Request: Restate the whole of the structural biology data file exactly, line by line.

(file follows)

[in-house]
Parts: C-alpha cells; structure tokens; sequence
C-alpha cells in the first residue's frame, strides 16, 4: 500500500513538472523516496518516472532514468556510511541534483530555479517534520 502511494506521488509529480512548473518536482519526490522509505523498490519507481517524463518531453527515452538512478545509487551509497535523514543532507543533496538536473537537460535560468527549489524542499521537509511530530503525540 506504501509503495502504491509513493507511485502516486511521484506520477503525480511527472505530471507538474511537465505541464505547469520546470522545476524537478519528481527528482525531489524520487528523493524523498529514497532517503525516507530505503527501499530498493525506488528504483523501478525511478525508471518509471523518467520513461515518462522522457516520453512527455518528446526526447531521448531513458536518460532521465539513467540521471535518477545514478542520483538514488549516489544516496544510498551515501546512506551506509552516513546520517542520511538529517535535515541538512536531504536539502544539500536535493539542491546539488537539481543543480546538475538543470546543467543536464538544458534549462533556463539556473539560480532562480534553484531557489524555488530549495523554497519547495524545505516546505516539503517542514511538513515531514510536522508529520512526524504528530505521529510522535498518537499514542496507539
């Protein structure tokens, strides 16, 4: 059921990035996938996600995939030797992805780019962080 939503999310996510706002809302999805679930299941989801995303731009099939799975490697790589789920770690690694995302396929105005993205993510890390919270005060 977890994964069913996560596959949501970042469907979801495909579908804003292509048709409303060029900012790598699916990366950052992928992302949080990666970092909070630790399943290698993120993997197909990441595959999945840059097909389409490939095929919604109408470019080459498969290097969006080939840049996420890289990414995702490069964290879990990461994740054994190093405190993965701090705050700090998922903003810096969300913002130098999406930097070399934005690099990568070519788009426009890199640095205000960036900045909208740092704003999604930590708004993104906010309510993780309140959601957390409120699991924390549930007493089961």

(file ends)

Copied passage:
[in-house]
Parts: C-alpha cells; structure tokens; sequence
C-alpha cells in the first residue's frame, strides 16, 4: 500500500513538472523516496518516472532514468556510511541534483530555479517534520 502511494506521488509529480512548473518536482519526490522509505523498490519507481517524463518531453527515452538512478545509487551509497535523514543532507543533496538536473537537460535560468527549489524542499521537509511530530503525540 506504501509503495502504491509513493507511485502516486511521484506520477503525480511527472505530471507538474511537465505541464505547469520546470522545476524537478519528481527528482525531489524520487528523493524523498529514497532517503525516507530505503527501499530498493525506488528504483523501478525511478525508471518509471523518467520513461515518462522522457516520453512527455518528446526526447531521448531513458536518460532521465539513467540521471535518477545514478542520483538514488549516489544516496544510498551515501546512506551506509552516513546520517542520511538529517535535515541538512536531504536539502544539500536535493539542491546539488537539481543543480546538475538543470546543467543536464538544458534549462533556463539556473539560480532562480534553484531557489524555488530549495523554497519547495524545505516546505516539503517542514511538513515531514510536522508529520512526524504528530505521529510522535498518537499514542496507539
């Protein structure tokens, strides 16, 4: 059921990035996938996600995939030797992805780019962080 939503999310996510706002809302999805679930299941989801995303731009099939799975490697790589789920770690690694995302396929105005993205993510890390919270005060 977890994964069913996560596959949501970042469907979801495909579908804003292509048709409303060029900012790598699916990366950052992928992302949080990666970092909070630790399943290698993120993997197909990441595959999945840059097909389409490939095929919604109408470019080459498969290097969006080939840049996420890289990414995702490069964290879990990461994740054994190093405190993965701090705050700090998922903003810096969300913002130098999406930097070399934005690099990568070519788009426009890199640095205000960036900045909208740092704003999604930590708004993104906010309510993780309140959601957390409120699991924390549930007493089961």